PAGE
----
Sino-American biotech MicuRx Pharmaceuticals has raised $55 million to fund a pair of late-phase trials of its antibiotic. The Series C round will enable MicuRx to wrap up Phase III trials of the antibiotic in the U.S. and China, before going on to file for approval in the latter of the two countries.
GP Healthcare Capital led the round, which also attracted the support of three new investors: GP TMT Capital, 3E Bioventures Capital and Delian Capital. The financiers have come on board to give MicuRx the means to execute some of the final steps in its 9-year drive to bring the antibiotic MRX-I to market, first in China and then potentially in the U.S. and further afield.
“The fast growing pharmaceuticals market in China, presents an excellent opportunity for MRX-I,” MicuRx CEO Zhengyu Yuan said in a statement. "We are very pleased to have the solid support of such a strong syndicate which will fund MicuRx through our first new drug application (NDA) filing in China.”
The filing of the NDA in China is one of three items on MicuRx’s to-do list now that it has raised the cash. Before it can submit the NDA, MicuRx must successfully execute one of the other items, namely the delivery of data from a Chinese Phase III trial of an oral formulation of MRX-1 in complicated skin and skin structure infections.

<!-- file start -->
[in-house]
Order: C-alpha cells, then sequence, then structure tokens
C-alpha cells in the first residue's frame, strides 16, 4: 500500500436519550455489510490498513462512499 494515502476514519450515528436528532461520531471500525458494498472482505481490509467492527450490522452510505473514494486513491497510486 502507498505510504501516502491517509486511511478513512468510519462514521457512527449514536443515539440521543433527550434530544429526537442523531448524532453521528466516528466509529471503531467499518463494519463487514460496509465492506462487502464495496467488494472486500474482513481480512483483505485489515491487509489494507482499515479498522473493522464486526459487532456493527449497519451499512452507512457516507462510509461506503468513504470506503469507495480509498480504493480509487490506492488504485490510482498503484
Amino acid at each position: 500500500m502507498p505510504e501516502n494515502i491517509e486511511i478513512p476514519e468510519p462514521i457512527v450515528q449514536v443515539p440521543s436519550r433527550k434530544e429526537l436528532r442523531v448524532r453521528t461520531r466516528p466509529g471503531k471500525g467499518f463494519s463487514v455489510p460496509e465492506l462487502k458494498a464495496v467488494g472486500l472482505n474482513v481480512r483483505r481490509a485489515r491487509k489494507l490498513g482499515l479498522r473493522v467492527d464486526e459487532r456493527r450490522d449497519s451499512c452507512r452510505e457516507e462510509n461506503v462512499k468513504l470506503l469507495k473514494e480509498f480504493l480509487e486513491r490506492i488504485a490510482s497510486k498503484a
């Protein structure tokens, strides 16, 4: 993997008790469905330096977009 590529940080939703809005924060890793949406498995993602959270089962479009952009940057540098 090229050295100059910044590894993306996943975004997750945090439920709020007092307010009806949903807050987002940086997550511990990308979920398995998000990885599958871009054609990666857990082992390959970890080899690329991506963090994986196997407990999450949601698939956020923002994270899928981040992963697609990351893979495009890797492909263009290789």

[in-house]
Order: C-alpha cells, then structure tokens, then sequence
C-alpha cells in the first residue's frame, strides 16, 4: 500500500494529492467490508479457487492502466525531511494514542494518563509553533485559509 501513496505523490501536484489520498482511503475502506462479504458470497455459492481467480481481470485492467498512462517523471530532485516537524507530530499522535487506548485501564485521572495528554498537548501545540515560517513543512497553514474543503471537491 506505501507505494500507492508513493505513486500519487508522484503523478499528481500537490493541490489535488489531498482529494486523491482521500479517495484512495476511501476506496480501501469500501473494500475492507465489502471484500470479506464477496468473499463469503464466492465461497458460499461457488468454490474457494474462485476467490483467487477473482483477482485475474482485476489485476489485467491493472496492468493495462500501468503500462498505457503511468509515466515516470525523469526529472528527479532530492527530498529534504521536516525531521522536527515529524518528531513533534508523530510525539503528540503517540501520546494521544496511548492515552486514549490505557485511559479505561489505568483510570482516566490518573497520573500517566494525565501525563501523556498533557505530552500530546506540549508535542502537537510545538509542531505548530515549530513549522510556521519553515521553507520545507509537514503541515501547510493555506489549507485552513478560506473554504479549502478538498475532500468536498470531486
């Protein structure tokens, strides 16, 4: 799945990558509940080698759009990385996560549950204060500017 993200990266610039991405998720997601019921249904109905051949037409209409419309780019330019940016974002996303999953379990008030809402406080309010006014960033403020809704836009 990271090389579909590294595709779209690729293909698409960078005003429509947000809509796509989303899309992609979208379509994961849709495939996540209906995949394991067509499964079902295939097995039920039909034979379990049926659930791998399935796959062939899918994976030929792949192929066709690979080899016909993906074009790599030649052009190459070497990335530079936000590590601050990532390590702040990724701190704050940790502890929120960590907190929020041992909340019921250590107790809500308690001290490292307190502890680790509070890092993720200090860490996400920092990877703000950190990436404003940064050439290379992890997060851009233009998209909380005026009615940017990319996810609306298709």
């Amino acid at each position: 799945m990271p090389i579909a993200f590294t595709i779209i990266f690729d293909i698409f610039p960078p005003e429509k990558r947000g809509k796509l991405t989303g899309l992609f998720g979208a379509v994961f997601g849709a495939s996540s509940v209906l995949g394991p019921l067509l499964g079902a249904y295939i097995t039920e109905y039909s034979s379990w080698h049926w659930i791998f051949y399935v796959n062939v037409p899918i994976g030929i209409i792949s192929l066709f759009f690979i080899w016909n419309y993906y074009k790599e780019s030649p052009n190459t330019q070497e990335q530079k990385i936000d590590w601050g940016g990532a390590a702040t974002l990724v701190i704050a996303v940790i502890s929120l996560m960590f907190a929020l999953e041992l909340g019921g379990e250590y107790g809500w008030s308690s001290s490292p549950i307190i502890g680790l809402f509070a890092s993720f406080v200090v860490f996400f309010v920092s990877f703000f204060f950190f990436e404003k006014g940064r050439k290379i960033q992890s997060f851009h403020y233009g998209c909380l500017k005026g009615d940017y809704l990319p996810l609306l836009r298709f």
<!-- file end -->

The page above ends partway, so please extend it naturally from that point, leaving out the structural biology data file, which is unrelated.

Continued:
In parallel to the China-focused R&D push, MicuRx is working on one of the pivotal trials needed to win FDA approval for MRX-1. MicuRx expects to complete the study, which is assessing oral and intravenous formulations of the drug in acute bacterial skin and skin structure infections, before the $55 million runs out.
The split focus between the U.S. and China is a reflection of the composition of MicuRx, which was set up in 2007 by Yuan and Mike Gordeev to tap into the then-nascent R&D capabilities of the latter country. Yuan and Gordeev, who still works as CSO of MicuRx, set up the business after working together at Vicuron Pharmaceuticals, a developer of antifungal and antibacterial drugs that was bought by Pfizer ($PFE) for $1.9 billion in 2005.
MicuRx started life by putting together a $10 million Series A before going on to strike--and then promptly lose--a pact with Pfizer. A $25 million Series B followed in 2013, giving MicuRx the means to advance an oxazolidinone antibacterial against multidrug-resistant Gram-positive bacteria through Phase II. Data from the trial dropped late last year, pushing MicuRx on to the next stage of its evolution and necessitating the raising of additional capital.